German Vice Chancellor Robert Habeck has said he would wear the multi-coloured "OneLove" armband at the soccer World Cup and see what happened, but he said it was not for him to decide what national team captain Manuel Neuer does.
Habeck's comments came amid a row over the symbol in Qatar, where homosexuality is illegal.
World soccer body FIFA had threatened seven European teams with sporting sanctions if they wore it at the World Cup with the federations backing down.
Germany play their first World Cup match against Japan on Wednesday.
Asked by broadcaster ZDF whether players should wear the armband, Habeck replied: "I am not the media advisor of the DFB (German Football Association) and I am not Manuel Neuer but the opportunity is there."
"I'm a politician trying to do my job properly, but what would happen if it happened now? I would like to know and I would take my chances," he added.
German Interior Minister Nancy Faeser on Wednesday said FIFA's decision was a "grave mistake".
"This is not alright, how federations are being put under pressure," Faeser said during a visit to a German FA event in Doha. "These were not the security guarantees I had received from (Qatar's) Interior Minister" (During her earlier visit in November).
"In today's times it is incomprehensible that FIFA does not want people to openly stand for tolerance and against discrimination. It does not fit in our times and it is not appropriate towards people."
German FA President Bernd Neuendorf, who was criticised for his federation's handling of this case, said the threat of sanctions was not the way to go for such a universal issue.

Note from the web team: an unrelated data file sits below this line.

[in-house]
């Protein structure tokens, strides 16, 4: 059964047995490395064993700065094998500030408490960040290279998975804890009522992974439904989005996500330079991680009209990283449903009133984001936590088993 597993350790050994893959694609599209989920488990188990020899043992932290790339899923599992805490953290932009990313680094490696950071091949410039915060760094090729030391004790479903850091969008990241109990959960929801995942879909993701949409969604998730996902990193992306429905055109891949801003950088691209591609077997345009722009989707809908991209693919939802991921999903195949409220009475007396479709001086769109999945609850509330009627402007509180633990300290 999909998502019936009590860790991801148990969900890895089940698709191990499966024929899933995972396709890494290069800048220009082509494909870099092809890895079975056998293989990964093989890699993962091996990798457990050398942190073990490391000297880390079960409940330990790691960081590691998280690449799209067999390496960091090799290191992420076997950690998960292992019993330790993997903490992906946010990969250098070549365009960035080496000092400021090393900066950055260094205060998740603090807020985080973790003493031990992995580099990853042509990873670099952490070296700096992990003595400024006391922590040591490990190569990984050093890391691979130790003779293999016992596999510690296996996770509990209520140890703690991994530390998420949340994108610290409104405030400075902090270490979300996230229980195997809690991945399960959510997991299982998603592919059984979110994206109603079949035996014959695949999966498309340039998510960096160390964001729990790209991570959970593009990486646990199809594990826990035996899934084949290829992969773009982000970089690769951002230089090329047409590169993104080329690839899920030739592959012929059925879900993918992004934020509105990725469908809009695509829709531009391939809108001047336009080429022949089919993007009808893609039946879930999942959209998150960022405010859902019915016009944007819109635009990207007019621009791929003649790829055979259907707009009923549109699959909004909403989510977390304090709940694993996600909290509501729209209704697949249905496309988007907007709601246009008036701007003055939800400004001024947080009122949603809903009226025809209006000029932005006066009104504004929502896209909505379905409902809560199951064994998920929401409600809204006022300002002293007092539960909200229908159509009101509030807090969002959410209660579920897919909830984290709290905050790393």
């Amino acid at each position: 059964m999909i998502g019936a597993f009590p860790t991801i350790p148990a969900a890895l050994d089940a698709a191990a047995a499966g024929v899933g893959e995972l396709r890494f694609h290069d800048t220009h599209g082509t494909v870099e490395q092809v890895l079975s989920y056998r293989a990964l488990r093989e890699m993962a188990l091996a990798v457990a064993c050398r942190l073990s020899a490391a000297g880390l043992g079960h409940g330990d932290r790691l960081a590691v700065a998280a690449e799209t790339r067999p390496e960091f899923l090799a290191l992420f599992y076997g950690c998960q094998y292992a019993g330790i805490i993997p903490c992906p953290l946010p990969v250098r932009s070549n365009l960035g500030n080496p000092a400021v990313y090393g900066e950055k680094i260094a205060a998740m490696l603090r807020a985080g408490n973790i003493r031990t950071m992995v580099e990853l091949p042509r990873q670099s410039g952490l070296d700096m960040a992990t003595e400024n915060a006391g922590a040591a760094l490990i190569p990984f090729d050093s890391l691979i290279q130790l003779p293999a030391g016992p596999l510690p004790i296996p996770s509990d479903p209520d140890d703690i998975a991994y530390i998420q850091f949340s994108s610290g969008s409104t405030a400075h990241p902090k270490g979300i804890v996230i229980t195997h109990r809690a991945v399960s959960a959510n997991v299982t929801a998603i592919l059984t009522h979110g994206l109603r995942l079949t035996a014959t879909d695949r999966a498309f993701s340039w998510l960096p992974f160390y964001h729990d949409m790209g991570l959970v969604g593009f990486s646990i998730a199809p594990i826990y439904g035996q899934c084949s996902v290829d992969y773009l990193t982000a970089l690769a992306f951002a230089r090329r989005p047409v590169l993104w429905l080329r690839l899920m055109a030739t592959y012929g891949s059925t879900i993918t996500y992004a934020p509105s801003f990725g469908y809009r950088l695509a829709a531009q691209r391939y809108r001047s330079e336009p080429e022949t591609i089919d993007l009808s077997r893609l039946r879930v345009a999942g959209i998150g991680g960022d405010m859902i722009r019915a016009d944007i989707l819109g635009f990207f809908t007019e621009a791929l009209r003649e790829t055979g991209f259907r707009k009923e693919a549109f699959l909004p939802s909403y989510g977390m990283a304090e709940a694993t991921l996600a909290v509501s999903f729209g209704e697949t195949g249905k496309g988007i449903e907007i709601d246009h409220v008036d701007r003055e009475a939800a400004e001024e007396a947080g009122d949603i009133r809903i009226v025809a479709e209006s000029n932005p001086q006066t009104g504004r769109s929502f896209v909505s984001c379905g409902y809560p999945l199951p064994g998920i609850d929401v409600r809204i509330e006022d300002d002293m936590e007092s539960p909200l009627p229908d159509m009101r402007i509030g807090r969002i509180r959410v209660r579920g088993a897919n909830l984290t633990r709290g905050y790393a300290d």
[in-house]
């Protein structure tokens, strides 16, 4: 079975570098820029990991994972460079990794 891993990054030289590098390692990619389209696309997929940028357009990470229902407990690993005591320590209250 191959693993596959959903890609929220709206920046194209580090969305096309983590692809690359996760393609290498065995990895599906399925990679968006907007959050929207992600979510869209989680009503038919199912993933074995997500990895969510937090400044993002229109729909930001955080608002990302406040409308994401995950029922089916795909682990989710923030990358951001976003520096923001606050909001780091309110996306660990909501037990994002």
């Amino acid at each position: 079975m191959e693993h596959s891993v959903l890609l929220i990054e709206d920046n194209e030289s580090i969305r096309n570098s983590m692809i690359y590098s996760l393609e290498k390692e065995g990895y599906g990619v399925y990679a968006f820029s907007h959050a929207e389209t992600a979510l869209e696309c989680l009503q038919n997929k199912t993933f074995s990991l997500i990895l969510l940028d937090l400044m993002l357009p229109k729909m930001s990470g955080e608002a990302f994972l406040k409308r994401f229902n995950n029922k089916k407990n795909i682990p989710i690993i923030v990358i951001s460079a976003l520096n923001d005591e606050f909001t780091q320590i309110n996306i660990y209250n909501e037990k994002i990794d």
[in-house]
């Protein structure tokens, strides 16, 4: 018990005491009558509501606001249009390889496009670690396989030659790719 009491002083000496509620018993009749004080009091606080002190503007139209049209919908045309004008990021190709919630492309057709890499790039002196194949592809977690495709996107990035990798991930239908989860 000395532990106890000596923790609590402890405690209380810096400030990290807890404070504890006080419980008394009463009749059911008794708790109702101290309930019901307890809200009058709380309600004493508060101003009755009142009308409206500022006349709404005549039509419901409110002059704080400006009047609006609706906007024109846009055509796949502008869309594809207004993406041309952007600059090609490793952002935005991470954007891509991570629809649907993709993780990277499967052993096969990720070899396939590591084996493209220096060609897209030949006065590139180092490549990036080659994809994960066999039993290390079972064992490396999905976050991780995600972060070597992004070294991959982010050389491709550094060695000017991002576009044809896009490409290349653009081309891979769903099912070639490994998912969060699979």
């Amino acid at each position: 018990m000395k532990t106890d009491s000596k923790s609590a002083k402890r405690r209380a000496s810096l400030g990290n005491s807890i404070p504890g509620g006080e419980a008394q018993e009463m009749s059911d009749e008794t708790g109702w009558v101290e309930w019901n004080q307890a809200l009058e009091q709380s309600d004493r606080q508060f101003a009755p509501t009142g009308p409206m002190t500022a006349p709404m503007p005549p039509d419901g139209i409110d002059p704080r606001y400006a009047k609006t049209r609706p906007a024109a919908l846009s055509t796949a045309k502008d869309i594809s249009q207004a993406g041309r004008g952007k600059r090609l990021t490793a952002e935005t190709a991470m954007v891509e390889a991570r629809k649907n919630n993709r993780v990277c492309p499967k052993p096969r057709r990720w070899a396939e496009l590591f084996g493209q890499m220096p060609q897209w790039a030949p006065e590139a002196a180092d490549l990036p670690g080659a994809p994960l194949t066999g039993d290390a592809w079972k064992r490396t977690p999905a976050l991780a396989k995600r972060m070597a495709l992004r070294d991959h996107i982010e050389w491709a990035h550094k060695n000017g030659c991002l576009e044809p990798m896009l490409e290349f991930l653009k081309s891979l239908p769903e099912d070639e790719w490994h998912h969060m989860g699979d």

"Because we all remember the words of (FIFA President) Gianni Infantino," Neuendorf told reporters at the same event. Everyone is welcome."
"That is definitely not a sign of welcome for us if you are led out of the stadium or threatened to be led out of the stadium, so to speak, because you are making a point like this."
"FIFA has expressly stated in its letter that it reserves the right to appeal to the FIFA Disciplinary Committee in the case of such offences, in inverted commas, i.e. the wearing of the armband, which could then impose further penalties, so to speak," he said.
Their comments come after FIFA, cracked down on players wearing the specific armbands in support of diversity at this year's World Cup.
In response to the DFB's decision not to wear it only days after it had said it would, Rewe, one of Germany's biggest supermarket chains, scrapped its advertising campaign with the DFB.